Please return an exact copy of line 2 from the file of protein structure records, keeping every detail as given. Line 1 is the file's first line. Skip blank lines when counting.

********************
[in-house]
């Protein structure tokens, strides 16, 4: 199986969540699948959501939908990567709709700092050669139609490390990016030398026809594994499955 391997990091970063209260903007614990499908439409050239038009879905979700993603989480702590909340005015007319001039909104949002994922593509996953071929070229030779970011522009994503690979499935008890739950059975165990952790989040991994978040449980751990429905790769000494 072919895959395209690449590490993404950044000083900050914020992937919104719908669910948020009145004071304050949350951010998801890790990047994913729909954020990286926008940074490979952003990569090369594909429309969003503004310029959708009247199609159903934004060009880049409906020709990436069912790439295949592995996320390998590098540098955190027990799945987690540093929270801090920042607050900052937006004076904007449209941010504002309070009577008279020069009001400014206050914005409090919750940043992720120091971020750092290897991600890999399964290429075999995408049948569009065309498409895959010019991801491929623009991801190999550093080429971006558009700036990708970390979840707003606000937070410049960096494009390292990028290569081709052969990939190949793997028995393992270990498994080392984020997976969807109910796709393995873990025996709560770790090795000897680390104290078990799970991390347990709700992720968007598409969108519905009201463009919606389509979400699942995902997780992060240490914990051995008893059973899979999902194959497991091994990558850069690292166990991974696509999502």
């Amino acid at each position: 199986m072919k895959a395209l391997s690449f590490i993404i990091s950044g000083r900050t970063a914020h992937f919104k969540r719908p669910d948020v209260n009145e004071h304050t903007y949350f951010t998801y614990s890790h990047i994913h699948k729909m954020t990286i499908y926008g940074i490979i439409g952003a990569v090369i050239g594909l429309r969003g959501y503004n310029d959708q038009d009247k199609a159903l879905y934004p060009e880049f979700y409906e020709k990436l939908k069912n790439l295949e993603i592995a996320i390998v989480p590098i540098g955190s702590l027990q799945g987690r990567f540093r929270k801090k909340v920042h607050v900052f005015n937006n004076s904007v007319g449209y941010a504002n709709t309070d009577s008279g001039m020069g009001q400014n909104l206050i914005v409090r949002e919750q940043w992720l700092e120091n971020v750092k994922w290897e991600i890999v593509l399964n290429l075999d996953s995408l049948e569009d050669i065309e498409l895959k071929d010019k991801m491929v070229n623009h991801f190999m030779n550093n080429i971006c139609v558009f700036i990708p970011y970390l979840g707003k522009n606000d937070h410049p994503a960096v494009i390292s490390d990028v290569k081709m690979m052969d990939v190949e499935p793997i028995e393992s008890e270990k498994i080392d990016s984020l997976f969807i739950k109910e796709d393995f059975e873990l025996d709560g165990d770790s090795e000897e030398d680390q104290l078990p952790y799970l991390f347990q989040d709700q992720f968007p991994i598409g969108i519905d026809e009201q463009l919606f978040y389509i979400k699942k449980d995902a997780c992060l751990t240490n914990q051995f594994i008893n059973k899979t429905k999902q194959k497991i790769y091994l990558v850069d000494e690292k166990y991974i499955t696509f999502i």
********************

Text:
């Protein structure tokens, strides 16, 4: 199986969540699948959501939908990567709709700092050669139609490390990016030398026809594994499955 391997990091970063209260903007614990499908439409050239038009879905979700993603989480702590909340005015007319001039909104949002994922593509996953071929070229030779970011522009994503690979499935008890739950059975165990952790989040991994978040449980751990429905790769000494 072919895959395209690449590490993404950044000083900050914020992937919104719908669910948020009145004071304050949350951010998801890790990047994913729909954020990286926008940074490979952003990569090369594909429309969003503004310029959708009247199609159903934004060009880049409906020709990436069912790439295949592995996320390998590098540098955190027990799945987690540093929270801090920042607050900052937006004076904007449209941010504002309070009577008279020069009001400014206050914005409090919750940043992720120091971020750092290897991600890999399964290429075999995408049948569009065309498409895959010019991801491929623009991801190999550093080429971006558009700036990708970390979840707003606000937070410049960096494009390292990028290569081709052969990939190949793997028995393992270990498994080392984020997976969807109910796709393995873990025996709560770790090795000897680390104290078990799970991390347990709700992720968007598409969108519905009201463009919606389509979400699942995902997780992060240490914990051995008893059973899979999902194959497991091994990558850069690292166990991974696509999502």